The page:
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Zip Code 70355

Zip Code 70355


“Listen to a story about a man named Jed,

A poor mountaineer, barely kept his family fed,

Then one day he was shooting at some food,

And up through the ground came a bubbling crude.

Oil that is, black gold, Texas tea.

Now a millionaire, Jed moved away from there.” (Excerpts from “Beverly Hillbillies” theme song.)

My analytical mind finds similar parallels with the song and my main subject, with exceptions: “Poor Mountaineer”. My subject was not poor but the Appalachian Mountains were not far from his home in Louisville, Kentucky. The fact that his name, Charles, doesn’t rhyme with Jed or Fed is immaterial.

“Shooting for food”: He didn’t have to. His father had left him financially proficient.

“Patch”: His patch of land with “bubblin’ crude” was a continuous 50,000 acres of farm land in Lafourche Parish known as the Golden Ranch Plantation. Today it’s Gheens, Louisiana 70355.

His name was C. (Charles) Edwin Gheens (1878-1961).

A Brief Biography

Typhoid fever prevented him from attending Yale University but after recovering in 1899 he bought into a Louisville candy factory which he took over as the Bradas-Gheens Candy Company in 1920.

He married Mary Jo Lazarus (1891-1982) and in 1927 they journeyed to New Orleans to visit the sugarcane plantation his father had bought after the Civil War, 50 miles southwest of the city.

Gheens found that the heavily mortgaged land was about to be sold due to earlier financial reversals suffered by his father. Wisely, he bought it. It was a good move!

Less than 10 years later, Amerada-Hess struck oil and Mr. C. Edwin Gheens, already a wealthy man became a multi-millionaire.

He traveled often to manage his Golden Ranch plantation with over 100 sharecroppers. He was a kind owner who furnished medical care and housing for his workers.

I am fond of the Gheens community, having made many friends there through the years. I kidnapped Louis Breaux to play in my band when he was ten years old. (Just kidding, but he was very young).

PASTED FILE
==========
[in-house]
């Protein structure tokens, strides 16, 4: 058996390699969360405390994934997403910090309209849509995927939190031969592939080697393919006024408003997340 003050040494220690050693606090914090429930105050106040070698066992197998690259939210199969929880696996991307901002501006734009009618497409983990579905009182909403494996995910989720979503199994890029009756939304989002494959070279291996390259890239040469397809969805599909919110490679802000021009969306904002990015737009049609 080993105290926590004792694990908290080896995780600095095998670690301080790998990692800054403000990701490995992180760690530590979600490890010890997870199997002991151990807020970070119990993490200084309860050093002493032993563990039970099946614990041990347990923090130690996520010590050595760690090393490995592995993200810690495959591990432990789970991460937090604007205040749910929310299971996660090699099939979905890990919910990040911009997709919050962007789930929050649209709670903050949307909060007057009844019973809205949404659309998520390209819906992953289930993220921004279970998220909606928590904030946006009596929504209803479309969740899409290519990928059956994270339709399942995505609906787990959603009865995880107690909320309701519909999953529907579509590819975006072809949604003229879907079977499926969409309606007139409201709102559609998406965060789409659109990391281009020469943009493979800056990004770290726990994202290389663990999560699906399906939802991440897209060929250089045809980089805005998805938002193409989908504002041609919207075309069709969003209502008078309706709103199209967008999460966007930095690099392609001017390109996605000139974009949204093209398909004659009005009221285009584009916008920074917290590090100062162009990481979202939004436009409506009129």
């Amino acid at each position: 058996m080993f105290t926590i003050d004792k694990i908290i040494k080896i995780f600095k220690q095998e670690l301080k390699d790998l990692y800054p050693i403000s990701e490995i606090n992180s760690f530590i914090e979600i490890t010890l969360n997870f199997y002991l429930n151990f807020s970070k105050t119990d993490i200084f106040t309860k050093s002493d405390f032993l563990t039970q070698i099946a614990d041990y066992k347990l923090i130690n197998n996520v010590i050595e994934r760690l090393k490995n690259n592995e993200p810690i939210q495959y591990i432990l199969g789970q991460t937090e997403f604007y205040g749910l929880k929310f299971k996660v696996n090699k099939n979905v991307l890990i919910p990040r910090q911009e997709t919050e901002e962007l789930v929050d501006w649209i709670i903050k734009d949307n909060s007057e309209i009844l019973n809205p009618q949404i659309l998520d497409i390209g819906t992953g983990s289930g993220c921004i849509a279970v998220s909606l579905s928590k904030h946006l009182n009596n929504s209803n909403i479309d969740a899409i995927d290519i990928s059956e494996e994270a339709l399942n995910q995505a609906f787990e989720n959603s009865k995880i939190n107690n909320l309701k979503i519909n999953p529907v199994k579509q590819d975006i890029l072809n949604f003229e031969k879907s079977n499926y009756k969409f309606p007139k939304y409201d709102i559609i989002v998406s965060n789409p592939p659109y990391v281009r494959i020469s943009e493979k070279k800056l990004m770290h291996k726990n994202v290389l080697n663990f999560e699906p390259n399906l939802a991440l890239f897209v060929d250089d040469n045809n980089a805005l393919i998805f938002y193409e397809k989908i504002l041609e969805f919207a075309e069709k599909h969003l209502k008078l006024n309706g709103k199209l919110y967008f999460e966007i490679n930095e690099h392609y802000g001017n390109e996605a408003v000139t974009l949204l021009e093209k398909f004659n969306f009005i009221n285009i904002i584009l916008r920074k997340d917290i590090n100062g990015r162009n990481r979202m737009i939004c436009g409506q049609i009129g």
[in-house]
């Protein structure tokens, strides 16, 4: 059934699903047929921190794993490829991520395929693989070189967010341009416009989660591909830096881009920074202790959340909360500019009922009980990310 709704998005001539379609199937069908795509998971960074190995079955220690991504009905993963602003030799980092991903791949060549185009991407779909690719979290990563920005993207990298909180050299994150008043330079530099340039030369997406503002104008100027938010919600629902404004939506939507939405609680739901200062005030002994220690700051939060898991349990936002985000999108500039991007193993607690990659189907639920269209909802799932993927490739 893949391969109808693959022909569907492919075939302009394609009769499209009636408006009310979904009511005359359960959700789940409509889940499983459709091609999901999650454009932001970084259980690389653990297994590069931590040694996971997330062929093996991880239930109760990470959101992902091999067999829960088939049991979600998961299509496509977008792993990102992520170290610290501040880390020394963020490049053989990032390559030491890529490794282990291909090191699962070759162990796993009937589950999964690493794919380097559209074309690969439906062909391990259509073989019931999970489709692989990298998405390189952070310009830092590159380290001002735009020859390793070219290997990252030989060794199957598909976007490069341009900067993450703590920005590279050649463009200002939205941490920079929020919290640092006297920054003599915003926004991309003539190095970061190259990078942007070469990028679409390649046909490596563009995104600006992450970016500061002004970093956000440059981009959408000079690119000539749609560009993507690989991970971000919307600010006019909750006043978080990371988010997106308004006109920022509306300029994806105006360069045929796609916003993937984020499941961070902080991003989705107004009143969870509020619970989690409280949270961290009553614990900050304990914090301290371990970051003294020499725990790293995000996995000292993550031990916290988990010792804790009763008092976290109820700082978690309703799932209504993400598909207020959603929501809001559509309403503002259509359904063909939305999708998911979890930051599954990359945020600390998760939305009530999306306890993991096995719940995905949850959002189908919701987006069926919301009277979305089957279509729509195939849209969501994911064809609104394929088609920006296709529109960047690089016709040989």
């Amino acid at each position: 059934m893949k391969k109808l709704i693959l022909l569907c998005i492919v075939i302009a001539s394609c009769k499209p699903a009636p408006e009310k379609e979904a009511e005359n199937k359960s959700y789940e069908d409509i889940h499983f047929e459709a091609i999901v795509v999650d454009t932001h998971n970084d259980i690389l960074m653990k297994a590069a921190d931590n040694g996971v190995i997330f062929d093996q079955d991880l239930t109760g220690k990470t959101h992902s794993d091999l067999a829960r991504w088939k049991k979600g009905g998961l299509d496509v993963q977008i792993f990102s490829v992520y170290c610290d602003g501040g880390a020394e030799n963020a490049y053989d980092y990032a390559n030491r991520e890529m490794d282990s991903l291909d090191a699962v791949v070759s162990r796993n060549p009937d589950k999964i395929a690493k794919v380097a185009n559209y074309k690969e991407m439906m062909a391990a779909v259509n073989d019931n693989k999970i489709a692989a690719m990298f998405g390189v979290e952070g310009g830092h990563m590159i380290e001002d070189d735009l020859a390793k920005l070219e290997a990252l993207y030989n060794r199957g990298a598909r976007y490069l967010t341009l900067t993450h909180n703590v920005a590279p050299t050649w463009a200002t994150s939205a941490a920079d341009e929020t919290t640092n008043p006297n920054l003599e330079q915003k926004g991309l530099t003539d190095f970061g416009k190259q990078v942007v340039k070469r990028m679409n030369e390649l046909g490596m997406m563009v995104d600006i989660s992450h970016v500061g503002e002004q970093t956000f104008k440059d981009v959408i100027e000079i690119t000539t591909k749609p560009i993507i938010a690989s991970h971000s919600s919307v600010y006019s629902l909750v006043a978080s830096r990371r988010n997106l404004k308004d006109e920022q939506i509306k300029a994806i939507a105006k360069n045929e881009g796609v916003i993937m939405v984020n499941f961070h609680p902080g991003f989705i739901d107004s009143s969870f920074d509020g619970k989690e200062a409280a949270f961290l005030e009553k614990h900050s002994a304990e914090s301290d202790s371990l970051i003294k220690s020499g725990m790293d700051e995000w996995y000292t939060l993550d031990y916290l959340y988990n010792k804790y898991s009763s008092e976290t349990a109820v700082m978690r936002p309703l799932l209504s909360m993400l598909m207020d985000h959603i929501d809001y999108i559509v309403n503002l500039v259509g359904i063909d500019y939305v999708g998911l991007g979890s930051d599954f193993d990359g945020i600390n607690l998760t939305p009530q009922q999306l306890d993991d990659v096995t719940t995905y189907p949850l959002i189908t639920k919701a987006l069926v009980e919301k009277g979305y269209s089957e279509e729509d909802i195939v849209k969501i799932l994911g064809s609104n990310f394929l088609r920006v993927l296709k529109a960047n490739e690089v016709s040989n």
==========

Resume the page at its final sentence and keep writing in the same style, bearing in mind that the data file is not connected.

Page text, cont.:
Louis, whose father Harry managed South Coast’s Home Place store, told me he often saw Mr. Gheens chatting with his Dad while drinking a coke. Louis described him as a very frugal man, but you know Louie, that’s how you get to become a millionaire.

Musician Lawrence “Dupe the Drifter” Dupre and members of the Triche/Dufrene Brothers band, Clarence, Lester and Jerry, were also good friends and I recently lost one, Lafourche Parish Councilman Lindel Toups, a first class public official.

I played several benefits through the years in Gheens and campaigned for Assessors Hubert Robichaux, myself and son Michael. We always carried the boxes. Thanks Gheens!

A Lafourche Parish street in central Lafourche is named after another friend, Police Juror Johnny Dufrene. That’s not accomplished without merit. I often had coffee with Shedrick Dominique at his grocery store on my official rounds until he left for his school bus route.

How I met Mr. Gheens:

Owning 50,000 acres of land in Lafourche Parish made Mr. Gheens a major taxpayer, and, as most taxpayers, he often visited Assessor Hubert Robichaux’s office to discuss taxes. They were both soft spoken men but sometimes their “soft” conversations could be heard through the wall. Who likes taxes? My duties were to fetch documents and serve coffee.

In 1958, Mr. Robichaux and I were preparing to drive to Cleveland, Ohio, for an Assessors’ conference and he said, “Leroy you know we’re driving through Louisville Kentucky, Mr. Gheens’ home town. I have always treated him fairly and he often invited me to visit him if I’m ever in his city. Call him.”

I did and his wife Mary Jo answered the phone with the sweetest southern accent I had heard since Gone with the Wind. I handed Hubert the phone.

“He really wants me to visit and have lunch with him at his mansion. We’ll stop. He might have something for us.”

We did and he had!

That week we left for Cleveland with visions of material things like watches, diamond tie pins or gold cuff links in our heads.

Next week, I’ll give you an inventory of the gifts we received.

Bye now!

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